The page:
What to Expect From Obama’s Executive Action on Immigration

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Young boys stand across the street from the White House to participate in a "Children's Rally and Conversation with America" to call on President Obama to provide immediate relief to millions of undocumented parents, workers and neighbors on July 28, 2010 in Lafayette Park in Washington, DC.   AFP PHOTO / Tim Sloan (Photo credit should read TIM SLOAN/AFP/Getty Images)
Photo: TIM SLOAN/2010 AFP

President Obama said he would take executive action on immigration before the end of the year, and now he plans to outline the specifics of his plan in a prime-time address on Thursday night. Details that have leaked suggest the move could protect 4 to 5 million undocumented immigrants from deportation. Here’s a guide for those who want to understand what will likely be the most significant change in U.S. immigration policy since the mid ‘80s, or those who are merely curious about why Republicans are fuming about “Emperor Obama.”

What is Obama expected to do?
Obama will announce that he is providing relief to various groups of undocumented immigrants through executive action. The exact details are unknown, but he’s expected to offer temporary protected status to the parents and spouses of U.S. citizens or legal permanent residents. They must have no criminal record and have lived in the U.S. for a certain number of years (probably five). It’s estimated that there are about 3.71 million people in this group, according to the Washington Post.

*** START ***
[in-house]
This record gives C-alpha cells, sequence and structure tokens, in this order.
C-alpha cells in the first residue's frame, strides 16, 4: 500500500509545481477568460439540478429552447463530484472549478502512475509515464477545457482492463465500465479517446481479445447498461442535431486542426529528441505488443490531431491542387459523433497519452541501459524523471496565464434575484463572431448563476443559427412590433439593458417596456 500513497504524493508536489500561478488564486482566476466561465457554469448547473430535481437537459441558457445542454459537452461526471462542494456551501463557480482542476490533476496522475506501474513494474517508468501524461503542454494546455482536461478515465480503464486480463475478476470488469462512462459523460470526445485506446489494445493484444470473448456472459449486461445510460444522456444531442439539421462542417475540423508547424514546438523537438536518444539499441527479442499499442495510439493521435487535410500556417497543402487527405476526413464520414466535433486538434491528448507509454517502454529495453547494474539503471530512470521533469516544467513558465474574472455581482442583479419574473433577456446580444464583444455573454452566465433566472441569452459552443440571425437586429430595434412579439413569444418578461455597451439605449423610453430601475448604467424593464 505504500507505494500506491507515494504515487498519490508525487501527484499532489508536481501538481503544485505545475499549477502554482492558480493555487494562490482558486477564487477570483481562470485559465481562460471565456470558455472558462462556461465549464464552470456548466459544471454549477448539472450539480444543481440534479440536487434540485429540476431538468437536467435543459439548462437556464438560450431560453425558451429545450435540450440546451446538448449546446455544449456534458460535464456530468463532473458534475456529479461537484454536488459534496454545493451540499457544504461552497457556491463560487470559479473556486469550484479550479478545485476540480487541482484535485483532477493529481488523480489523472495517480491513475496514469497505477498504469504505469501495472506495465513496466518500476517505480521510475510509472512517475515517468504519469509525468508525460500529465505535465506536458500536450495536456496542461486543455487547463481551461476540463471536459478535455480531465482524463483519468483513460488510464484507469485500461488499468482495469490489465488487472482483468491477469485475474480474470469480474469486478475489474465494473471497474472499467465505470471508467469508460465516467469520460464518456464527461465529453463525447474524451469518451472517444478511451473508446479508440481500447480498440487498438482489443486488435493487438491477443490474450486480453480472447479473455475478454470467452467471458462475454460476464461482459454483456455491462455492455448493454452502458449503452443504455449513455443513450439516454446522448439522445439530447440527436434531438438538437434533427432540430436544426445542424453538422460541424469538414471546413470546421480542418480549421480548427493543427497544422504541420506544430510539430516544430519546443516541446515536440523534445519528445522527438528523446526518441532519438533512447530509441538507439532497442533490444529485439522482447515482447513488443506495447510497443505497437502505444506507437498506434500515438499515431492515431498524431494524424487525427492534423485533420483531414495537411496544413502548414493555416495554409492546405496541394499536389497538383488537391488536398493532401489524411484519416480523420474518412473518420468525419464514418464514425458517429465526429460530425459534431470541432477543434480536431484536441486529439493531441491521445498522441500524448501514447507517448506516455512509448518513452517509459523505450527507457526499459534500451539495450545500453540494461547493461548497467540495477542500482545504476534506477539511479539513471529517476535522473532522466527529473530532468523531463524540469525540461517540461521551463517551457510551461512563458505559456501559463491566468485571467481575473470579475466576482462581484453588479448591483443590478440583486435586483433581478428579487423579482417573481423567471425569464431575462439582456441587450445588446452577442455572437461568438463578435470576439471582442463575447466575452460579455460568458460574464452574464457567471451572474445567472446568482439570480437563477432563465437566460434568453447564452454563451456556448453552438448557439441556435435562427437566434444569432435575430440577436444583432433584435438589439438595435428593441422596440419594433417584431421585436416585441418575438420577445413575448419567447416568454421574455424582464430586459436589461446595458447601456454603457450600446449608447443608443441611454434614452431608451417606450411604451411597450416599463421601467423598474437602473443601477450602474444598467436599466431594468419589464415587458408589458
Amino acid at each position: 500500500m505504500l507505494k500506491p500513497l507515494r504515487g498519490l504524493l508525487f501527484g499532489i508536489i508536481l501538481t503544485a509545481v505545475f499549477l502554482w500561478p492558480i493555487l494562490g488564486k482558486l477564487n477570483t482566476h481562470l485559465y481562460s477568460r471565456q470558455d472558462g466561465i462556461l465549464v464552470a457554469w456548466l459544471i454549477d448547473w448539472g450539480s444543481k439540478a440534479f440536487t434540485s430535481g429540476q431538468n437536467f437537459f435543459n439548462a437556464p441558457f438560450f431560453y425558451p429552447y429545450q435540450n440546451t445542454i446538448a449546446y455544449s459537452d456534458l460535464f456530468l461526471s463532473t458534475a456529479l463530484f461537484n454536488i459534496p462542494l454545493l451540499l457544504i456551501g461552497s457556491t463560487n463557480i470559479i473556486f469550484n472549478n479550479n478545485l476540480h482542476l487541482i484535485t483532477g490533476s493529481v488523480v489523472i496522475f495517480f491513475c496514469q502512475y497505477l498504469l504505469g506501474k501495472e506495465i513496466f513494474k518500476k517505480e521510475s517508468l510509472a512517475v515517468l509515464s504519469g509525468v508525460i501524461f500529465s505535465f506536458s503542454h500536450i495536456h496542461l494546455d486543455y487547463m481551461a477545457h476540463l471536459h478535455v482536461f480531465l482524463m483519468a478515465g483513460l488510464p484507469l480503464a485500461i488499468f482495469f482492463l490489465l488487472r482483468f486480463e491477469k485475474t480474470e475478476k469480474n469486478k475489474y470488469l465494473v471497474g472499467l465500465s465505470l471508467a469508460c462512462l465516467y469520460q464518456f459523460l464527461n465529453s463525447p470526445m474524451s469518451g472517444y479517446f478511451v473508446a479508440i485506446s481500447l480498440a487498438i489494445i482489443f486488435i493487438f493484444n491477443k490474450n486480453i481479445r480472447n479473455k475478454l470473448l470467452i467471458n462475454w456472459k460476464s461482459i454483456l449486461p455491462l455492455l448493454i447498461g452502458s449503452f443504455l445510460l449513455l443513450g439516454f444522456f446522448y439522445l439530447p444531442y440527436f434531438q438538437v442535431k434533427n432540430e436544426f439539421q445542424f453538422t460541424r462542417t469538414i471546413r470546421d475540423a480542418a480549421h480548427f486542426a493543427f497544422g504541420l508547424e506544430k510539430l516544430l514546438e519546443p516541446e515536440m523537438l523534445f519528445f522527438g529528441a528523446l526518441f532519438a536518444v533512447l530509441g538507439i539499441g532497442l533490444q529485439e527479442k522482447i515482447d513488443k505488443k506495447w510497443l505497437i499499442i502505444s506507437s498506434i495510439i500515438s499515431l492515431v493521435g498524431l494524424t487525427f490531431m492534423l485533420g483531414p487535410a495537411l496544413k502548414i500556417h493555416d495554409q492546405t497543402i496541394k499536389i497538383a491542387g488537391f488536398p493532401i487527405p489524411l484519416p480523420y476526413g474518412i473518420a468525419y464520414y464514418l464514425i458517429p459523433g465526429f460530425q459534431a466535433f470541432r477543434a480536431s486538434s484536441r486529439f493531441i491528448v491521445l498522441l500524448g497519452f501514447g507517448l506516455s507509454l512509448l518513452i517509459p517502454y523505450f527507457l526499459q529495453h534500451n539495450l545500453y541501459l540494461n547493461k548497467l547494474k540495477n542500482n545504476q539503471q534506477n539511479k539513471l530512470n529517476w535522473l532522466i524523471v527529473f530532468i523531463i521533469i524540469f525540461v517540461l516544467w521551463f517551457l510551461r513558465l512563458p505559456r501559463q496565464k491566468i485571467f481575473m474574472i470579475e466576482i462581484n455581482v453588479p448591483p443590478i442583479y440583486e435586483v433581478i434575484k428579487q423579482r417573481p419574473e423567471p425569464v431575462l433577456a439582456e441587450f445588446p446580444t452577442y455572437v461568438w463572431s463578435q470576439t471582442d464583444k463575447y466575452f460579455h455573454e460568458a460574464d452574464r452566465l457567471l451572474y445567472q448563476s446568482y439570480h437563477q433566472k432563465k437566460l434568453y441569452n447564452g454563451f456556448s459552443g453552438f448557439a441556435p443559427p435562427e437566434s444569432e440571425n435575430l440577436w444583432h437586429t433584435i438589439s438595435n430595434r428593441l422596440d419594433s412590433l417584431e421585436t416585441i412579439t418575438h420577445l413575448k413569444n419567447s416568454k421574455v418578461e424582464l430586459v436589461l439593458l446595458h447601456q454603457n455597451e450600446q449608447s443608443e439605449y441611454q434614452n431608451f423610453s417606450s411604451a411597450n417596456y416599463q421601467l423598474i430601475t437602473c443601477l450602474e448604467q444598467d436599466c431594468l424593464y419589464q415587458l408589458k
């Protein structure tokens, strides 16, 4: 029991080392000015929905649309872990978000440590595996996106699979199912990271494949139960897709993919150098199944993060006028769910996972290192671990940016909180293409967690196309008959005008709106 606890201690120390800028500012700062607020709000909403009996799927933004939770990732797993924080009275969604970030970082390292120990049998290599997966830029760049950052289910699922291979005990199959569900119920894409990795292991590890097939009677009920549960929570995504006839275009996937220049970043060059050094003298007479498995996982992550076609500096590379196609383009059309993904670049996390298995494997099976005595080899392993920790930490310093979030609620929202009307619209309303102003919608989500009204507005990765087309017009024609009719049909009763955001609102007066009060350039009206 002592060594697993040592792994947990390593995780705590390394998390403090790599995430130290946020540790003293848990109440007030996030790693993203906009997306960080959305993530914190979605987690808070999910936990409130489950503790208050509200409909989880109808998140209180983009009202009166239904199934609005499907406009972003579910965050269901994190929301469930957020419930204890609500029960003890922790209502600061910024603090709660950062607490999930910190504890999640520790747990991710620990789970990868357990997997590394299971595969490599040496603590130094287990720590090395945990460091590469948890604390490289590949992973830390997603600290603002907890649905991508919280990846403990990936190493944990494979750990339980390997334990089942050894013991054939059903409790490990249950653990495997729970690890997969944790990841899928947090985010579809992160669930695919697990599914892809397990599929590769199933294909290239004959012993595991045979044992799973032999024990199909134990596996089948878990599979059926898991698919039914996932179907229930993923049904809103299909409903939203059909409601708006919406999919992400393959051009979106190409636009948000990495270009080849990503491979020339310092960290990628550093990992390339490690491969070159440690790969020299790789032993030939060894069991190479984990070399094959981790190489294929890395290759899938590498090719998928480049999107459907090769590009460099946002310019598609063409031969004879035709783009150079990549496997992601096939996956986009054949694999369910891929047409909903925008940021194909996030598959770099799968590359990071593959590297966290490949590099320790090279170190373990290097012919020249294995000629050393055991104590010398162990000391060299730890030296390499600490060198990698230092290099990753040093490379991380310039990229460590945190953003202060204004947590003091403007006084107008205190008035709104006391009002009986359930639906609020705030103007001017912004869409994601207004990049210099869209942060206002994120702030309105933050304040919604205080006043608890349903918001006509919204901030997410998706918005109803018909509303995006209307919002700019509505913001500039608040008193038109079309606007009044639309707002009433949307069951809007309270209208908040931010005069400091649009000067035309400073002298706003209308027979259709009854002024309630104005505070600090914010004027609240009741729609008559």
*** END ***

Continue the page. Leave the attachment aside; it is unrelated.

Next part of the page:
About a million additional people would be affected by other changes, including an expansion of the 2012 program that allowed “Dreamers,” or undocumented immigrants who came to the U.S. as children, to avoid deportation. Obama will probably increase the maximum current age from 30, and the maximum arrival age from 16, but the precise age limits are unknown.

Obama is also likely to announce some other shifts in immigration policy, including increasing visas for high-tech workers, reforming federal immigrant detention procedures, and measures to improve border security.

What isn’t included?
The plan is not expected to include protections for the parents of Dreamers, or farm workers. None of the undocumented immigrants allowed to stay in the country will have a path to citizenship or be eligible for federal benefits, such as subsidies for Obamacare.

Where can I watch the address?
Not on any of the major broadcast networks! The White House is miffed that when they put out feelers earlier this week, ABC, CBS, and NBC weren’t interested in running the speech. “In 2006, Bush gave a 17 minute speech that was televised by all three networks that was about deploying 6,000 national guard troops to the border. Obama is making a 10 minute speech that will have a vastly greater impact on the issue. And none of the networks are doing it,” a senior administration official told Politico.

The 8 p.m. ET address will air on PBS, cable news networks, and, perhaps most important, on Telemundo and Univision. The latter is delaying the Latin Grammys broadcast for the speech, and the White House might have picked Thursday to reach the large number of Hispanics tuning in for the show.

What has the White House said so far?
In a Facebook video posted on Wednesday afternoon, Obama announced that he’d be addressing the nation, and simultaneously enraged those passionate about Oval Office decorum by sitting on his desk sans jacket. “What I’m going to be laying out is the things that I can do with my lawful authority as president to make the system work better, even as I continue to work with Congress and encourage them to get a bipartisan, comprehensive bill that can solve the entire problem,” Obama said.